Managed Chaos: How I use Agile and Scrum in the classroom

Agile is great for developing software. It improves quality by committing to transparency and realistic estimates. It improves morale by putting creative people in control of their process and it gives stakeholders visibility into the process and the flexibility to change priorities (pivot for all you trendy wantrapraneurs out there).

And while Agile originated in the software industry, the principles and even the processes now exist outside of it. It works pretty well as a system in any place where there is inherent uncertainty. While traditional management methodologies seek to eliminate uncertainty by careful planning and enforcement, Agile embraces uncertainty as essential and builds teams and processes which can adapt to it.

Now think about traditional education. You have a lesson plan, you have a syllabus, the teacher assumes how will each student will absorb every lesson, how many hours of work they will need to put in to prep for a test, how best to learn each topic, etc. Then you sit in a class room for dedicated amounts of time, you get assignments to complete at home, and eventually, you are evaluated. Contrary to popular belief, a lot of this structure is there for the instructor — to make scaling education to 500 person lecture halls easier.

This might have worked okay in school (did it really? c’mon folks). But when you’re training adults in a fast paced, high-tech environment, is this level of certainty a wise goal? Further, even if we could codify learning to program or build websites like we have for English, algebra, or home economics, is that the best experience to prepare our learners?

Robert A. Bjork, Professor of Cognitive Psychology at UCLA was quoted in Wired recently as saying:

“If information is studied so that it can be interpreted in relation to other things in memory, learning is much more powerful.”

If the end result of training is that an engineer will be placed on a scrum team where they will have to embrace uncertainty, work with a team, research the unknown, estimate and communicate about work and demonstrate progress to stakeholders, why should our training operate in any other way?

Our weekly schedule at Acquia U

Acquia U is Acquia’s internal training program. We just wrapped up the first group. Check out the video for a really brief (2min) and succinct explanation of what it is.

I also gave a talk on our Drupal training methods and madness at DrupalCon Denver.


On Monday the team would have a planning session. We’d have a few major learning objectives for the week and I would have prepared a couple projects and on-the-job training opportunities. In addition, there would be a buffet of other projects to choose from. The teams would meet, size the work and decide on what they could commit to by Friday. Of course, estimating is hard when you’re an expert and even harder when all this stuff is new to you, but they did the best they could, and got better over time.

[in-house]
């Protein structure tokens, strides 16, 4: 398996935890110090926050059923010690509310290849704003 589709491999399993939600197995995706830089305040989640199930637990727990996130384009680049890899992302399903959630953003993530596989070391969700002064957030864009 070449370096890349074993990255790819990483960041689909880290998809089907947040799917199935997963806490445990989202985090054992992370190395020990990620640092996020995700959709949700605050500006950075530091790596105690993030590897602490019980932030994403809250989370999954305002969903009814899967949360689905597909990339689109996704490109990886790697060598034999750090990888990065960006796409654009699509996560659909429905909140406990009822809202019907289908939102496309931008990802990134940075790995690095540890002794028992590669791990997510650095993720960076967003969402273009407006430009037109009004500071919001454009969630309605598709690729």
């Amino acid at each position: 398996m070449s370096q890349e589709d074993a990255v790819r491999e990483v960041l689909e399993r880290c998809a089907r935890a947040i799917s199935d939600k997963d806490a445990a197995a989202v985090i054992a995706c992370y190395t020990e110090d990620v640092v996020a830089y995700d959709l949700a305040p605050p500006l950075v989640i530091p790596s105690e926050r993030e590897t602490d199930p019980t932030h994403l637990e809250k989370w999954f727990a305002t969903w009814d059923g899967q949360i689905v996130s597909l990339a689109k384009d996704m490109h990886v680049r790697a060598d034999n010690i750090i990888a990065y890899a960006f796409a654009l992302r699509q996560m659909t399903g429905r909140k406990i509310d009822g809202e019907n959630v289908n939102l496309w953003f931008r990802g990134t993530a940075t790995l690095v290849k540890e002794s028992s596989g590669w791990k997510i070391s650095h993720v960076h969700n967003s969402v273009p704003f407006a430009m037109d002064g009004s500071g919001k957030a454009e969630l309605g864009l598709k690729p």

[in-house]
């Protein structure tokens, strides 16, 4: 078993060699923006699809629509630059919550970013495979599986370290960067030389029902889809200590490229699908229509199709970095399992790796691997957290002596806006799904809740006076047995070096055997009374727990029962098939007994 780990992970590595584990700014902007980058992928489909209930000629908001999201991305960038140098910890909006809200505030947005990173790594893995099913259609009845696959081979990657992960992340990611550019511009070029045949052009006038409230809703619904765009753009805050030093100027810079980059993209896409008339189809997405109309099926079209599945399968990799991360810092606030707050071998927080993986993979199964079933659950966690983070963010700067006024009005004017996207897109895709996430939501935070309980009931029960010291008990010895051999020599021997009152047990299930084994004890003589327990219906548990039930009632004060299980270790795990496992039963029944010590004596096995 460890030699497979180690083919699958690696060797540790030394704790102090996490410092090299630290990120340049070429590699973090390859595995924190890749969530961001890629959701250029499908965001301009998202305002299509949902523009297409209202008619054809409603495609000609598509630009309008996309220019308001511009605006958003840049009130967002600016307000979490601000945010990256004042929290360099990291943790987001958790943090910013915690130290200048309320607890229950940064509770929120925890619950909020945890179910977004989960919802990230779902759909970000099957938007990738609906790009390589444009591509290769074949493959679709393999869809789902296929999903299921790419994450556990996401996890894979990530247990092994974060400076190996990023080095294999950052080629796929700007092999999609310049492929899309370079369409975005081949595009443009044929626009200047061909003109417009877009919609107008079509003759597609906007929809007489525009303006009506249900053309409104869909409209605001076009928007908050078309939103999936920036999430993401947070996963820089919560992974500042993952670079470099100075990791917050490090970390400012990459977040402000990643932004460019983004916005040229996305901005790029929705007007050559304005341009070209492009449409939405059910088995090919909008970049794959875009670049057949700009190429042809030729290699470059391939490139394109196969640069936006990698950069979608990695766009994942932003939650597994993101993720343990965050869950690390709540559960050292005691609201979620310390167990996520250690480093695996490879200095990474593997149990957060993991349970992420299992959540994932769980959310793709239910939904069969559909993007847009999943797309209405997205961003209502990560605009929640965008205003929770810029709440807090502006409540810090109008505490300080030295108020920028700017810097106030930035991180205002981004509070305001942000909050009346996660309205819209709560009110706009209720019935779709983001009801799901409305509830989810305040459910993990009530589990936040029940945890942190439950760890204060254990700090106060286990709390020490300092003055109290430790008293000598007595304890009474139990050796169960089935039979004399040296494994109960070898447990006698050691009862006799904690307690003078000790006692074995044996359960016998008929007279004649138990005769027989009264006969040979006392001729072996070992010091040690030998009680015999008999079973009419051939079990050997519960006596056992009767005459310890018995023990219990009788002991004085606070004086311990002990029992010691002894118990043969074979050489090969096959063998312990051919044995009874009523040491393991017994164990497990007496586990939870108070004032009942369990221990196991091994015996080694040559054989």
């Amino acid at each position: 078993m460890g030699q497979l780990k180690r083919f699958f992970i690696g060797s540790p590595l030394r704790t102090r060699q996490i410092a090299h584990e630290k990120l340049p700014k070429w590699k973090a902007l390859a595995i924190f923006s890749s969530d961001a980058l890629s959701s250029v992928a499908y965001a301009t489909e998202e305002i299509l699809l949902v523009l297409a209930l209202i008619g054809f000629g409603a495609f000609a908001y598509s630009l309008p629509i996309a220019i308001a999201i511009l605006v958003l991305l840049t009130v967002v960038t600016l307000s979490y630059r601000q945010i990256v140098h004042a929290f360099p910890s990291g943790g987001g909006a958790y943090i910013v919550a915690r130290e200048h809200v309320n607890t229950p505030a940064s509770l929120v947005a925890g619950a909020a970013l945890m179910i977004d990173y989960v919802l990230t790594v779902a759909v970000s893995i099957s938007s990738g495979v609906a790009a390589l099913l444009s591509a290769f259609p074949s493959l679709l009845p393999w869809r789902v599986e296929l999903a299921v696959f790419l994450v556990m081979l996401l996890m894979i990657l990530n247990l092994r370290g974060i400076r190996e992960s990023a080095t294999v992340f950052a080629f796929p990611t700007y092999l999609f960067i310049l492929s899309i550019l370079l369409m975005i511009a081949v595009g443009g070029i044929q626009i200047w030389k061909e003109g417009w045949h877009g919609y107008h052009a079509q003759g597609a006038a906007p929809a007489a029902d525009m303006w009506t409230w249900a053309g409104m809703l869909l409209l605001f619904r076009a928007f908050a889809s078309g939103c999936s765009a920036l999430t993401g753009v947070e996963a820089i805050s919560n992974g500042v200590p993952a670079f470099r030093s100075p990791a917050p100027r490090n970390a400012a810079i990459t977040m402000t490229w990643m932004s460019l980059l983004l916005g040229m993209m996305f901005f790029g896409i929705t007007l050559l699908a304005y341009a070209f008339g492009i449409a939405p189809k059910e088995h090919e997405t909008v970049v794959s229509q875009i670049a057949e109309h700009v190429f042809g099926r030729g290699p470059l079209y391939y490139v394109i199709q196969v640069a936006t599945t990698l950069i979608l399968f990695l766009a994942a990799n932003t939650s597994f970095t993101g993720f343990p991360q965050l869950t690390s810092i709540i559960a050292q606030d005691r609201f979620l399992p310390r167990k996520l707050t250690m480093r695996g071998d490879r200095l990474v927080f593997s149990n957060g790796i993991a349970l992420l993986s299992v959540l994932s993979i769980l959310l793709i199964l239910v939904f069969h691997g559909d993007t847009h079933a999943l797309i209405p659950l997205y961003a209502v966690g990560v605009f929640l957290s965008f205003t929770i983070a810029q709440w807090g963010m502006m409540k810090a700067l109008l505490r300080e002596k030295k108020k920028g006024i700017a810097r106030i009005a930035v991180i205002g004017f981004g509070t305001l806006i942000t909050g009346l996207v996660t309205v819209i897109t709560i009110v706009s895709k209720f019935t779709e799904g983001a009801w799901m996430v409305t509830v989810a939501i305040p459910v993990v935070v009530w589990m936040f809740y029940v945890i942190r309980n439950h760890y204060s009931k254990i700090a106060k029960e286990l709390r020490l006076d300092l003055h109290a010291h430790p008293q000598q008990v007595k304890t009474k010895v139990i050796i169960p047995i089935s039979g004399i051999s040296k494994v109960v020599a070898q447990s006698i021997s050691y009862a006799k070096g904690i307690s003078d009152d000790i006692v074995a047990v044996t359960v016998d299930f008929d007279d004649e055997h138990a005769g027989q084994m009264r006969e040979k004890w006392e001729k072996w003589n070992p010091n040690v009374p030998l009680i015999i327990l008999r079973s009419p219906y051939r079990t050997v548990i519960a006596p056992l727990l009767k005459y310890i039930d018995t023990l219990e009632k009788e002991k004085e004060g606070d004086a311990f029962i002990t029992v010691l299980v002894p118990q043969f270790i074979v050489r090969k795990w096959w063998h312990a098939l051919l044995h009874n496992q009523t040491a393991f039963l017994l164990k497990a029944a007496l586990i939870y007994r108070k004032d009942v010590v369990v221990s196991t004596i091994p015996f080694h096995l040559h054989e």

Daily scrum with the three sacred questions and some post-scrum discussions. Generally took about 20 minutes. In the beginning they were in “reporting” mode — giving me an account of their productivity. Eventually this transformed into a team planning and knowledge sharing exercise. The team also self-organized to force laptops out of scrum and other process enhancements.


Everyone at Acquia was invited to demos. It put the pressure on to not just do the work, but to polish it, to be creative and to impress. It also was a great chance to get public feedback, and integrate themselves into the company. Now, the first time they have to go up in front of a customer, or their entire engineering team with a new project, it won’t feel foreign.


I always say if you do one part of Agile, do retrospectives. Our weekly retrospectives let the participants tell me and our program director Kay VanValkenburgh what was and wasn’t working. They talked to each other about how to effectively work as a team. We used the time to reinvent the curriculum for the next week where necessary.

By staying agile and flexible, we created an environment which was:

  1. Flexible to adapt to the learning needs of participants
  2. Fun, but also rigorous with a high expectation of quality and commitment
  3. Authentic, where people have to have multiple roles and work as a team

What do you think? Would Agile work in your classroom? Would it have succeeded when you were in school / university?

Jacob Singh
CTO in residence at Sequoia Capital. Independent product and Engineering Coach Mediocre guitarist, singer, rock climber, point guard and baker Dedicated dad. American in New Delhi.
New Delhi